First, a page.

Shortlisted for the 2010 Commonwealth PrizeA Die Well Top 10 BookSonokrom, a village in the Ghanaian hinterland, has not changed for thousands of years. Here, the men and women speak the language of the forest, drink aphrodisiacs with their palm wine and walk alongside the spirits of their ancestors. The discovery of sinister remains; possibly human, definitely ‘evil’; in a vanished man’s hut brings the modern world into the village in the form of Kayo; a young forensic pathologist convinced that scientific logic can shatter even the most inexplicable of mysteries.
But as events in the village become more and more incomprehensible, Kayo and his sidekick, Constable Garba, find that Western logic and political bureaucracy are no longer equal to the task in hand. Strange boys wandering in the forest, ghostly music in the night and a flock of birds that come from far away to fill the desolate hut with discarded feathers take the newcomers into a world where, in the unknown, they discover a higher truth that leaves scientific explanations far behind.
Tail of the Bluebird is a story of the mystical heart of Africa, of the clash and clasp between old and new worlds. Lyrically beautiful, at once uncanny and heart-warmingly human, this is a story that tells us that at the heart of modern man there remains the capacity to know the unknowable.₵45.00₵45.00Quick View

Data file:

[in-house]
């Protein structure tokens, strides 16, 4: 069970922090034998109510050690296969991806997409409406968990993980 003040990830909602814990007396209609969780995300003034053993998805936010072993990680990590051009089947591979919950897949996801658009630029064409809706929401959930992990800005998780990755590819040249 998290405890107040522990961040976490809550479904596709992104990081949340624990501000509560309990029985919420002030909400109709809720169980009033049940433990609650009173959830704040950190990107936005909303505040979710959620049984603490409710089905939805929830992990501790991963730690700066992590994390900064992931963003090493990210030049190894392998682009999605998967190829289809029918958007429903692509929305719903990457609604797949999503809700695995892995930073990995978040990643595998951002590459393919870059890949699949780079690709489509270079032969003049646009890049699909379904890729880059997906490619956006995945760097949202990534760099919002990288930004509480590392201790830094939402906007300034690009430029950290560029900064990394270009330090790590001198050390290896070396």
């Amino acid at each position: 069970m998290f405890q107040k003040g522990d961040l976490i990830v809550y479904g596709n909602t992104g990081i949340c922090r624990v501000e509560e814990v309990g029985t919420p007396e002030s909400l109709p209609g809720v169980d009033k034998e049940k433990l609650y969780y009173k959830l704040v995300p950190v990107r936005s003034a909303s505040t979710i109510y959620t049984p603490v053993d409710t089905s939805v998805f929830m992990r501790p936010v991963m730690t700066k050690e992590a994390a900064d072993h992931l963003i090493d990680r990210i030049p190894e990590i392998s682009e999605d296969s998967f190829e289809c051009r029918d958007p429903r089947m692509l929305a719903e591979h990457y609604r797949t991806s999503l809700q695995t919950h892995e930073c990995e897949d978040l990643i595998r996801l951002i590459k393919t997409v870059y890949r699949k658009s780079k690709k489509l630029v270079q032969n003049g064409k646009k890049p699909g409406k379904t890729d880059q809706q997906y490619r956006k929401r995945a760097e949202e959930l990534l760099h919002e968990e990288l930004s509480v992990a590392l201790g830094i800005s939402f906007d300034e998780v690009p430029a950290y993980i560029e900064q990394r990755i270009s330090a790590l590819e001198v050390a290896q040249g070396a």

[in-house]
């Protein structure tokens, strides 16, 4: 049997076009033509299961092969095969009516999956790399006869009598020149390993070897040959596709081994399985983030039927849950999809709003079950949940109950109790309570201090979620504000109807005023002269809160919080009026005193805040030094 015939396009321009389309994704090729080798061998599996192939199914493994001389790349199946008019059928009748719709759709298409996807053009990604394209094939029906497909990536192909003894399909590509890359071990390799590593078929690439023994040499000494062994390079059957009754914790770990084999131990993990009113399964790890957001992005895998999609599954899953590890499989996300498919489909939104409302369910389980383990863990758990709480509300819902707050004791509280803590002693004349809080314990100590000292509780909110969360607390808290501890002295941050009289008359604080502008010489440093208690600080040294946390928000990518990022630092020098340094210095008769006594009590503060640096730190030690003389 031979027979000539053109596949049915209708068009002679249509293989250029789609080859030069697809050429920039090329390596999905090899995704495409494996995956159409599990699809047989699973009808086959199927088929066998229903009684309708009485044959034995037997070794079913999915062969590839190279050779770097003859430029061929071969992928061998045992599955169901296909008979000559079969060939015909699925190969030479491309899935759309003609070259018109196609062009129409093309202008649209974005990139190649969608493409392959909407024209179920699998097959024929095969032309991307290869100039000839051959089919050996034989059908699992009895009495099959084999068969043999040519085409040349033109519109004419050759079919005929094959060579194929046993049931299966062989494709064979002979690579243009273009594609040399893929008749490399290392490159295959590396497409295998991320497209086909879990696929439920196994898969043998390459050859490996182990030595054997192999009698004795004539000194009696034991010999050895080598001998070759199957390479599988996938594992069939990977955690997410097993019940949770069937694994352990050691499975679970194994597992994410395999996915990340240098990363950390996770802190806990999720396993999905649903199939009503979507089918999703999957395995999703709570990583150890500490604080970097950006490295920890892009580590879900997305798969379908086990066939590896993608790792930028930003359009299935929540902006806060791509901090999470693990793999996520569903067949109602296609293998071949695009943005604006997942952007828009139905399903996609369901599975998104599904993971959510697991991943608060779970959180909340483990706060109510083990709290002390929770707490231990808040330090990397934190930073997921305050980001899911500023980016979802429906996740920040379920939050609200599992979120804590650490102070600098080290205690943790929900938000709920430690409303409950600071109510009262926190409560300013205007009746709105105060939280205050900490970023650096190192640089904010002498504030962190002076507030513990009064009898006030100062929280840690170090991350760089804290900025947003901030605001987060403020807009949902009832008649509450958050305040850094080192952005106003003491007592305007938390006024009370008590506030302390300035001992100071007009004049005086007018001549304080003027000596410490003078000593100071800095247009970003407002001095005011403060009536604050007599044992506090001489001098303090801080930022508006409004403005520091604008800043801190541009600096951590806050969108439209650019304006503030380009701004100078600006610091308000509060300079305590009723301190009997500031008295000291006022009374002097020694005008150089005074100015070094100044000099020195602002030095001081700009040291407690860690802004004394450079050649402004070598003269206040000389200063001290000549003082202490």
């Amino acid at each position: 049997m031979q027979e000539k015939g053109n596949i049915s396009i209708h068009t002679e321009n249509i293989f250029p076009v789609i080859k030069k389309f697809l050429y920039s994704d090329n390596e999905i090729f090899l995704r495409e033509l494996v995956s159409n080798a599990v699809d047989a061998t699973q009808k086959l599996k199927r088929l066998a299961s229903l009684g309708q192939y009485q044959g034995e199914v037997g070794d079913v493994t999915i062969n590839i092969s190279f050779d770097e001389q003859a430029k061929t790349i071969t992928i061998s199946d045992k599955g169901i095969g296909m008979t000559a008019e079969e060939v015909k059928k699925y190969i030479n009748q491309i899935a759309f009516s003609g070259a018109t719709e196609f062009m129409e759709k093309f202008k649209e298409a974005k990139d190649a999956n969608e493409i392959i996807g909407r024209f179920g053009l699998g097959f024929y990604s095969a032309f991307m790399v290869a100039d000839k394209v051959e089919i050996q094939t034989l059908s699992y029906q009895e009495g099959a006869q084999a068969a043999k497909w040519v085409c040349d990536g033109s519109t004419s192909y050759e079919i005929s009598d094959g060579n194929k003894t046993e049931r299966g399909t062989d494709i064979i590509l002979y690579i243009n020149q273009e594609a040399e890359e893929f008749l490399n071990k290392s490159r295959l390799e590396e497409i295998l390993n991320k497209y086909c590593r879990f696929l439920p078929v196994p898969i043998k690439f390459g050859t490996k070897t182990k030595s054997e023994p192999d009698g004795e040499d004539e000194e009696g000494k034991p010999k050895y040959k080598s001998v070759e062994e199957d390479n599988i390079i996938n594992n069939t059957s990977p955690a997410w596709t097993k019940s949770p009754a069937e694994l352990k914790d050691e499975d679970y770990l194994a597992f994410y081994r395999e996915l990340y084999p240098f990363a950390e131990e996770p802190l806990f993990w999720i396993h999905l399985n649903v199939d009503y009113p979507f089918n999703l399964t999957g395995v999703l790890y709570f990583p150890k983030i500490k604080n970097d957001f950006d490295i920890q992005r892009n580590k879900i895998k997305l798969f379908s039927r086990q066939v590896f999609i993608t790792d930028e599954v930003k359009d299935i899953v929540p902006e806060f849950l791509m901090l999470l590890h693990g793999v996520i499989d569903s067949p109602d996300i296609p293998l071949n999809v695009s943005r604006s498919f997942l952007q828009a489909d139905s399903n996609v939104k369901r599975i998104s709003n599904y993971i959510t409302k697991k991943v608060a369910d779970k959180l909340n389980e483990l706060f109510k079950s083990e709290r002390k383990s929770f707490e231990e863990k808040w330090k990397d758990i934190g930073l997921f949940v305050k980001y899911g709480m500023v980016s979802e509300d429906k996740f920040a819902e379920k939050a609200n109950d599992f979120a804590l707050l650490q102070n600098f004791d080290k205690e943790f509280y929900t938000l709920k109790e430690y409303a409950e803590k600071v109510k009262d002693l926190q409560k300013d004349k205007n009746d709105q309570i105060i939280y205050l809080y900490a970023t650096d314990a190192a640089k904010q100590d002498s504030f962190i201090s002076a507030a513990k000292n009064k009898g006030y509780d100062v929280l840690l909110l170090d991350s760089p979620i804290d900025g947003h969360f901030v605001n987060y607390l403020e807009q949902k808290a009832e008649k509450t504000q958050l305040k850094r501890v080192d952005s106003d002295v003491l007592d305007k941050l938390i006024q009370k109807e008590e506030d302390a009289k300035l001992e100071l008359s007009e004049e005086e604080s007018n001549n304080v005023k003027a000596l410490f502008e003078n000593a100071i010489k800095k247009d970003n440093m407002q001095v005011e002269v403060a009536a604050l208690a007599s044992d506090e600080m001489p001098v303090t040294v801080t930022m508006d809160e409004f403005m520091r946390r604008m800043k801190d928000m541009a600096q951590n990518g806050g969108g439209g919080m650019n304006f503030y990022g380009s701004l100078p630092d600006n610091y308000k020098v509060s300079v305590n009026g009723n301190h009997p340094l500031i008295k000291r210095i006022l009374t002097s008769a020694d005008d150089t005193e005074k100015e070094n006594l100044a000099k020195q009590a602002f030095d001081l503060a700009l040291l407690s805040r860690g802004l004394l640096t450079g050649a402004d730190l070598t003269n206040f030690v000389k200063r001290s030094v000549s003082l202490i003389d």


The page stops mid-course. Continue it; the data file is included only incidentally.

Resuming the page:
Nii Ayikwei Parkes’ début collection encompasses the story of a triangular trade in reverse – a family history that goes from the Caribbean back to Sierra Leone, and in his own life from London to Ghana, and back again.
His gift as a poet is for the most rewarding kind of story-telling, including those stories told with wit and an engaging ambivalence about himself. His narratives move unerringly to a perfect punch-line, but in the collection as a whole there is a refreshing lack of complacency in his willingness to move out of his comfort zone and explore areas of imaginative fantasy, as in his “Ballast” series, a tour de force of defamiliarisation, where he imagines how the slave trade would have gone had its mode of transport been the hot air balloon, rather than the slave ship.
There is much humour, but it comes from a family tradition of knowing that “our jokes weren’t really funny, they were just sad/ stories we learned to laugh at”. Like all poets with a largeness of heart, with no embarrassment about embracing the deepest feelings, Parkes has an especial sensitivity to the promise and acute sensitivities of childhood, both his own and others.There is much humour, but it comes from a family tradition of knowing that “our jokes weren’t really funny, they were just sad/ stories we learned to laugh at”. Like all poets with a largeness of heart, with no embarrassment about embracing the deepest feelings, Parkes has an especial sensitivity to the promise and acute sensitivities of childhood, both his own and others.
Nii Ayikwei Parkes’s poem Barter from The Makings of You (Peepal Tree) is featured on tube train posters throughout London as part of the fantastic ‘Poems on the Underground’, celebrating 150 Years of the London Underground.₵55.00₵55.00Quick View